City: Litchfield, Ct/Punta Gorda, Fl
Country: USA
Vessel Model: Atlas Pompano 23
Join Date: Aug 2012
Posts: 4,581
With all due respect I am not sure that the Alaskan 49 that you are interested in can handle blue water conditions. Yes it has a lot of fuel tankage. But here are some criteria to consider:

1. Hull ballast (not sure this boat has any)
2. Windows that can withstand slugs of blue water
3. Engine ventilation that will let it withstand significant heeling without downflooding
4. Doors that can withstand significant heeling.

The list goes on and on.

As nice as Alaskan's are I think they are really coastal cruisers. But join the Grand Banks owner forum and ask Bob Lowe. He owns or used to own an Alaskan and is a retired boat yard owner.

In general there are lots of sailboats like your Beneteau that can handle blue water passages, but few trawlers can.

David
djmarchand is offline   Reply With Quote
Old 12-15-2018, 09:57 PM   #10
Member
 
City: Alphen A D Rijn
Country: Nederland
Vessel Name: ASHA
Vessel Model: Beneteau Oceanis 44 cc Clipper
Join Date: Dec 2018
Posts: 17
Thank you for your considerations
I am still investigating. What do you recommend and on what basis?
Kind regards, John
Verschuijten is offline   Reply With Quote
Old 12-18-2018, 02:59 AM   #11
Veteran Member
 
swordfish's Avatar
 
City: Den Helder
Country: Netherlands
Vessel Name: zwaardvis
Vessel Model: albin 33
Join Date: Feb 2016
Posts: 87
Hey John,

Never thought I would come across you again. apparently you are smarter than you look. for switching to a real boat
Nice to hear from you again, how is it to sail around the world?

kind regards to you and Asha

Martijn
(John and I know each other from the navy and have often met at the marina before leaving for his trip around the world)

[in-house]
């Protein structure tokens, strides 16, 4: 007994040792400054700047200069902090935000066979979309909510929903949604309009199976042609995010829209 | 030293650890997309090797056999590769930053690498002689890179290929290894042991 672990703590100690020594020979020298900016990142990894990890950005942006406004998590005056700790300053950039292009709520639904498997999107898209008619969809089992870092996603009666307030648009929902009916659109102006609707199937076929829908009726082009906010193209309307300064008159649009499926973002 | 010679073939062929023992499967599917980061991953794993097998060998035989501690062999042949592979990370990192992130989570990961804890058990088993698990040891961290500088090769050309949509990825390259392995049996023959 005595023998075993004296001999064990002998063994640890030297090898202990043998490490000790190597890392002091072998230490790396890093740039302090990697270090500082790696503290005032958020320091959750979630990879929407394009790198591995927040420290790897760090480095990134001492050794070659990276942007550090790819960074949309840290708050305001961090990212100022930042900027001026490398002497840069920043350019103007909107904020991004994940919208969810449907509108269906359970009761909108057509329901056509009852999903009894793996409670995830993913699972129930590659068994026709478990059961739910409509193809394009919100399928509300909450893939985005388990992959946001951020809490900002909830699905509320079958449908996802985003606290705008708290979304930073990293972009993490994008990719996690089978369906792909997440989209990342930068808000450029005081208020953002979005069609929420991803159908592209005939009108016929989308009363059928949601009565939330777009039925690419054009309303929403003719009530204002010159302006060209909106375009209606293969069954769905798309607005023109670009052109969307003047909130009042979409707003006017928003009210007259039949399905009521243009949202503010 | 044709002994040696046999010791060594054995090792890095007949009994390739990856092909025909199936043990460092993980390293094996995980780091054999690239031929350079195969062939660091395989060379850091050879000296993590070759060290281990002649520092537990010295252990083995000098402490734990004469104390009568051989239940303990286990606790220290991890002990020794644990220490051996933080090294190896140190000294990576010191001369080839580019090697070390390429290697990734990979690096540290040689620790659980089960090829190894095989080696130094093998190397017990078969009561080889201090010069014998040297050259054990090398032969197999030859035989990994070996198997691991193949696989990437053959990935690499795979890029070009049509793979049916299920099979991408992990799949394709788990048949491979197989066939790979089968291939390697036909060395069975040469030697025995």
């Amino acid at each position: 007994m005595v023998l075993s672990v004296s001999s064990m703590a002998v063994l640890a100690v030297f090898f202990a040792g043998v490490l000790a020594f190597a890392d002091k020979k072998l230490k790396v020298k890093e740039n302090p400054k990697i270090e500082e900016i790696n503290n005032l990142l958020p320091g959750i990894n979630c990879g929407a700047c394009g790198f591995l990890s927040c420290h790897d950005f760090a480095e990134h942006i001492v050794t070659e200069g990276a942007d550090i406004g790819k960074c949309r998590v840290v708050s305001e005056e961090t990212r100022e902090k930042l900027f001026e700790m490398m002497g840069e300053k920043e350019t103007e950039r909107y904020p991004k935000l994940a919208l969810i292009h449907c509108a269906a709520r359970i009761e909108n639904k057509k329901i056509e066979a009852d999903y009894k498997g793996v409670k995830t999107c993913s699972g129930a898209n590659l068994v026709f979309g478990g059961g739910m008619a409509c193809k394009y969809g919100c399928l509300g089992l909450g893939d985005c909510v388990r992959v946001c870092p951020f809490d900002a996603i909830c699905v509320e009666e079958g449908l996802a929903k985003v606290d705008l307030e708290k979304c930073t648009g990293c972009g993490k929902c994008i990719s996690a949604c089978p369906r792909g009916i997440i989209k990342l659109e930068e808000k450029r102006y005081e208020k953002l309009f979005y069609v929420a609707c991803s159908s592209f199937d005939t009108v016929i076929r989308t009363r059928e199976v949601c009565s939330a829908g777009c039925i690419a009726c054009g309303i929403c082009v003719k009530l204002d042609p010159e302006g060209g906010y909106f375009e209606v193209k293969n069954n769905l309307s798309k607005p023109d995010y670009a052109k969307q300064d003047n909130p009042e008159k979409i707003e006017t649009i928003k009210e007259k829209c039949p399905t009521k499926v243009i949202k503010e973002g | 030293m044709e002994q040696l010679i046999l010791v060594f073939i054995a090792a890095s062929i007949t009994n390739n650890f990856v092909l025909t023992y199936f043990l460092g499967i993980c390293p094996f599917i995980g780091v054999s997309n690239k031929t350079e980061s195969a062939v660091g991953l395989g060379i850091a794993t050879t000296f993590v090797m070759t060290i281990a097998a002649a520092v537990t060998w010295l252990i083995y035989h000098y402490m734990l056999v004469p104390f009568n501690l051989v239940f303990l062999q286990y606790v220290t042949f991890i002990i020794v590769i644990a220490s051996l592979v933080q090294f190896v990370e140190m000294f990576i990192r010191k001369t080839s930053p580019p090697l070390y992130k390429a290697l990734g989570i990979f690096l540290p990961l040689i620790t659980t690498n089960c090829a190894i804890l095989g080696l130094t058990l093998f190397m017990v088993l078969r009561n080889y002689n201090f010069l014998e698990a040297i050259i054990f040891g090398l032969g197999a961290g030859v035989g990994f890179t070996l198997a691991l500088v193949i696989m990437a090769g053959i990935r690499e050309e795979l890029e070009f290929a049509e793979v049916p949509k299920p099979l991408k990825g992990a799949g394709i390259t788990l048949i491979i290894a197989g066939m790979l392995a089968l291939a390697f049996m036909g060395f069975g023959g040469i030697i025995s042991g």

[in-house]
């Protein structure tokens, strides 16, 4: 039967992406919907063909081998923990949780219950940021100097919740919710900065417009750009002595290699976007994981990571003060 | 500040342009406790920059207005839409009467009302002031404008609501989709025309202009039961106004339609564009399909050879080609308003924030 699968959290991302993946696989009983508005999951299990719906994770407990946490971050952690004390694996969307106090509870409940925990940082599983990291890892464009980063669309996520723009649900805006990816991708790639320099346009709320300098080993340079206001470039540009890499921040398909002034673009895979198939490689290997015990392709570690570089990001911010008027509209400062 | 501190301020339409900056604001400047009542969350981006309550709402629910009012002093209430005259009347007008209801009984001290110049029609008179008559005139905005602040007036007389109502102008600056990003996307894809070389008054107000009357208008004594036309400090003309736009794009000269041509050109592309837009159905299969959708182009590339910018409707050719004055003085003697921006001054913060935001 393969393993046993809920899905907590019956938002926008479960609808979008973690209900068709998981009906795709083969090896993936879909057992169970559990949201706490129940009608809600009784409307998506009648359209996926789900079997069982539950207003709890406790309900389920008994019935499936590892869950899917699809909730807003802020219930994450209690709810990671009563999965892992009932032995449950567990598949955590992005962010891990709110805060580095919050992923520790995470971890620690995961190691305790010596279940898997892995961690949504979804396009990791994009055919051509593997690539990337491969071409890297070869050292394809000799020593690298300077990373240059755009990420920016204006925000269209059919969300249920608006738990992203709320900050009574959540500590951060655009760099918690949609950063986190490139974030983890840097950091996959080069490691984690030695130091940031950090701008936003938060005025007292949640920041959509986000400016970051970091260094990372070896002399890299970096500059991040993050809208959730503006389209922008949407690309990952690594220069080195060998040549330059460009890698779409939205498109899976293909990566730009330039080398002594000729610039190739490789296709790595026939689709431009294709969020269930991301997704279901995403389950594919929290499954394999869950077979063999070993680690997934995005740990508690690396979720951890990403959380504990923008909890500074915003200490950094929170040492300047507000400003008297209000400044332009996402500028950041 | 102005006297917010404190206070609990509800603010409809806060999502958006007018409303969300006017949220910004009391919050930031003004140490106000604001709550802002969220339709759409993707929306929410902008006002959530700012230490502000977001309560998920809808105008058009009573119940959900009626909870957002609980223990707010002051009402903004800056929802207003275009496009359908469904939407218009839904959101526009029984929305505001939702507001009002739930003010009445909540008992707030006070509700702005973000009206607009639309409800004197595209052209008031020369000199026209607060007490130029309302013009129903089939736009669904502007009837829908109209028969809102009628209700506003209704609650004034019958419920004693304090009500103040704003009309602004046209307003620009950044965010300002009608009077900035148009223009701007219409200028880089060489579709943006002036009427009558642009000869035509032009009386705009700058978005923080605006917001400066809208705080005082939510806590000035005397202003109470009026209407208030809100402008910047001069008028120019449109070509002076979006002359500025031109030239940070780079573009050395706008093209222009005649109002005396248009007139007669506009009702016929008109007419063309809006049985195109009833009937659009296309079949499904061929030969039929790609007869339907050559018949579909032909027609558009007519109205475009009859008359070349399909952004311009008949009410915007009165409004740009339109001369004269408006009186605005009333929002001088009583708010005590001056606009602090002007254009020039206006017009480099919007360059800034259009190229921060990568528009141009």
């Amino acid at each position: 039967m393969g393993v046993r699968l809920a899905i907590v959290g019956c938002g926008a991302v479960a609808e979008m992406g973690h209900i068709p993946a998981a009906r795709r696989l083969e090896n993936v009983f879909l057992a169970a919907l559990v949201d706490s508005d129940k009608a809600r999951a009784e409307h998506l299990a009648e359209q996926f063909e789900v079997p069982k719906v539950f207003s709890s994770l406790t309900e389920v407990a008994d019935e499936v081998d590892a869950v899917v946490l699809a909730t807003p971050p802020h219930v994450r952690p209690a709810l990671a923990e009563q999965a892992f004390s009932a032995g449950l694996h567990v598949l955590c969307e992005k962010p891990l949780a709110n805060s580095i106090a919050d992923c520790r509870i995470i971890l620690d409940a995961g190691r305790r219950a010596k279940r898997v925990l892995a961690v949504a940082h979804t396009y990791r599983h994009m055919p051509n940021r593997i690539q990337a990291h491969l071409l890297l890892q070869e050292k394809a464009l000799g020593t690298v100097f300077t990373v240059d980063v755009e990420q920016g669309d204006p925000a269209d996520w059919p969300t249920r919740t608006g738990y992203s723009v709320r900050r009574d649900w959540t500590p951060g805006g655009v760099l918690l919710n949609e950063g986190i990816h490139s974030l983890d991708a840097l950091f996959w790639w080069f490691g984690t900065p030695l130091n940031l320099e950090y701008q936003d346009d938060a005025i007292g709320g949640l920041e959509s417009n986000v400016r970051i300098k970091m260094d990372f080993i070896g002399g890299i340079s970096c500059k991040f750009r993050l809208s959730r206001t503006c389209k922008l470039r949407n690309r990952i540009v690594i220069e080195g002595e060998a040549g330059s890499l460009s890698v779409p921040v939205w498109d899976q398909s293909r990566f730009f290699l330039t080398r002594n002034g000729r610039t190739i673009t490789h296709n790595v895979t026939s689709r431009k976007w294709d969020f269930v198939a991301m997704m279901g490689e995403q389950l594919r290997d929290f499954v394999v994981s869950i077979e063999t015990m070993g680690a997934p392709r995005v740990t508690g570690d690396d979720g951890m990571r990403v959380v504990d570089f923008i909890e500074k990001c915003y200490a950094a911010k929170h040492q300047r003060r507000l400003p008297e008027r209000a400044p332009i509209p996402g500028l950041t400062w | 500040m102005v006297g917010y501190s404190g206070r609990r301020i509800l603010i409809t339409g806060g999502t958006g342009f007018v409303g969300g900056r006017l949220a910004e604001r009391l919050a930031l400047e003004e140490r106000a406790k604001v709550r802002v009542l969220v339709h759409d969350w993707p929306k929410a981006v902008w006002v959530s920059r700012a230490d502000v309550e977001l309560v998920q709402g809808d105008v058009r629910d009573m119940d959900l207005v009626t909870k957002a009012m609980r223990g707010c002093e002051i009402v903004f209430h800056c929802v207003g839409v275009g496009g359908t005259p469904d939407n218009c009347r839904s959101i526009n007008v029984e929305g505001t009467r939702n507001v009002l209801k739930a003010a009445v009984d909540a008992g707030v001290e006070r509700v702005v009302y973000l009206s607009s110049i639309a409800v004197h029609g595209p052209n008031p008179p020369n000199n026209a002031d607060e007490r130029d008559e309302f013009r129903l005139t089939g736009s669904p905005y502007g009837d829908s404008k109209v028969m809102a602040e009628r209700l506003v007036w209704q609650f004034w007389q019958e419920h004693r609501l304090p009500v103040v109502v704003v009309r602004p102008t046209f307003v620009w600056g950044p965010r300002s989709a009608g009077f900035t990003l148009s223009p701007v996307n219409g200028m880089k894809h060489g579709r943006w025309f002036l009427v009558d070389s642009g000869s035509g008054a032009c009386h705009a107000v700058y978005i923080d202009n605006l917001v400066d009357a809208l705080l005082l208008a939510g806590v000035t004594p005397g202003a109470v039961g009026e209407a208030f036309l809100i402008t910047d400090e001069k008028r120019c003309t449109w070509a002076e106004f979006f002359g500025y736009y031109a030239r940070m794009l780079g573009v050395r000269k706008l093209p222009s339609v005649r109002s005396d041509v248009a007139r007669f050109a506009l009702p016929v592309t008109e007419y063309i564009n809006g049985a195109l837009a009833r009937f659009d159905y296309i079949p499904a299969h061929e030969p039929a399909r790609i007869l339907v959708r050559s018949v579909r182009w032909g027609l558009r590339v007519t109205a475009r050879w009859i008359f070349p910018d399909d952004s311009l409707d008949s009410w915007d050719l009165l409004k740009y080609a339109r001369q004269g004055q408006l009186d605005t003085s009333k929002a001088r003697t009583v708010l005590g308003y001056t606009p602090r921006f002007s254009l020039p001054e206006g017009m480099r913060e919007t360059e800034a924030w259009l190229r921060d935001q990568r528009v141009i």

----------------------------------
Hey John,

Nooit gedacht dat ik jou hier nog eens tegen zou komen. blijkbaar ben je toch slimmer dan je eruitziet om straks over te stappen naar een echte boot
Leuk om weer eens wat van je te horen, hoe gaat het met je wereldreis??

vriendelijke groet aan jou en Asha

Martijn


(john en ik kennen elkaar van de marine en zijn elkaar vaak tegen gekomen op de jachthaven voor zijn vertrek voor zijn wereldreis)
swordfish is offline   Reply With Quote
Old 12-18-2018, 08:30 AM   #12
Member
 
City: Alphen A D Rijn
Country: Nederland
Vessel Name: ASHA
Vessel Model: Beneteau Oceanis 44 cc Clipper
Join Date: Dec 2018
Posts: 17
Hi Martijn,

Good to hear from you, also not expected to meet you on this forum. We are still underway with our sailboat, currently in the caribbean. We are still enjoying the sailing and circumnavigating. But we are orientating for a trawler for later. How is your life going?
Hope all is well.
Greetz, John
Verschuijten is offline   Reply With Quote
Old 12-18-2018, 01:31 PM   #13
Veteran Member
 
swordfish's Avatar
 
City: Den Helder
Country: Netherlands
Vessel Name: zwaardvis
Vessel Model: albin 33
Join Date: Feb 2016
Posts: 87
life is going well. recently I am converting my boat into my new house.
(see my tread, improving and maintaining swordfish)
hope we will stay in touch
swordfish is offline   Reply With Quote
Old 12-19-2018, 08:51 AM   #14
Member
 
City: Alphen A D Rijn
Country: Nederland
Vessel Name: ASHA
Vessel Model: Beneteau Oceanis 44 cc Clipper
Join Date: Dec 2018
Posts: 17
Flybridge on Alaskan original?

Hi All,

I have a question.
Searching the Internet to learn something more about the Alaskans I was wondering if the Flybridge on some of them is original? Or is this done later by owner.
Verschuijten is offline   Reply With Quote
Old 12-19-2018, 09:03 AM   #15
Member
 
City: Alphen A D Rijn
Country: Nederland
Vessel Name: ASHA
Vessel Model: Beneteau Oceanis 44 cc Clipper
Join Date: Dec 2018
Posts: 17
Seaworthiness of Alaskans?

I was wondering if a Alaskan 49 is seaworthy and for what conditions it is designed? I understand there was no CE norm that days but there must be some thoughts after the design. For sure they look more seaworthy than the regular GB like the 50.
As djmarchand already mentioned before some conciderations;
1. Hull ballast (not sure this boat has any)
2. Windows that can withstand slugs of blue water
3. Engine ventilation that will let it withstand significant heeling without downflooding
4. Doors that can withstand significant heeling.
The list goes on and on.

Is there also a site where I can find the weak spots or to look for if I decide to buy one?

Just curious so Alaskan owners, please reply!
Thanks in advance
Verschuijten is offline   Reply With Quote
Old 12-19-2018, 09:10 AM   #16
Member
 
City: Alphen A D Rijn
Country: Nederland
Vessel Name: ASHA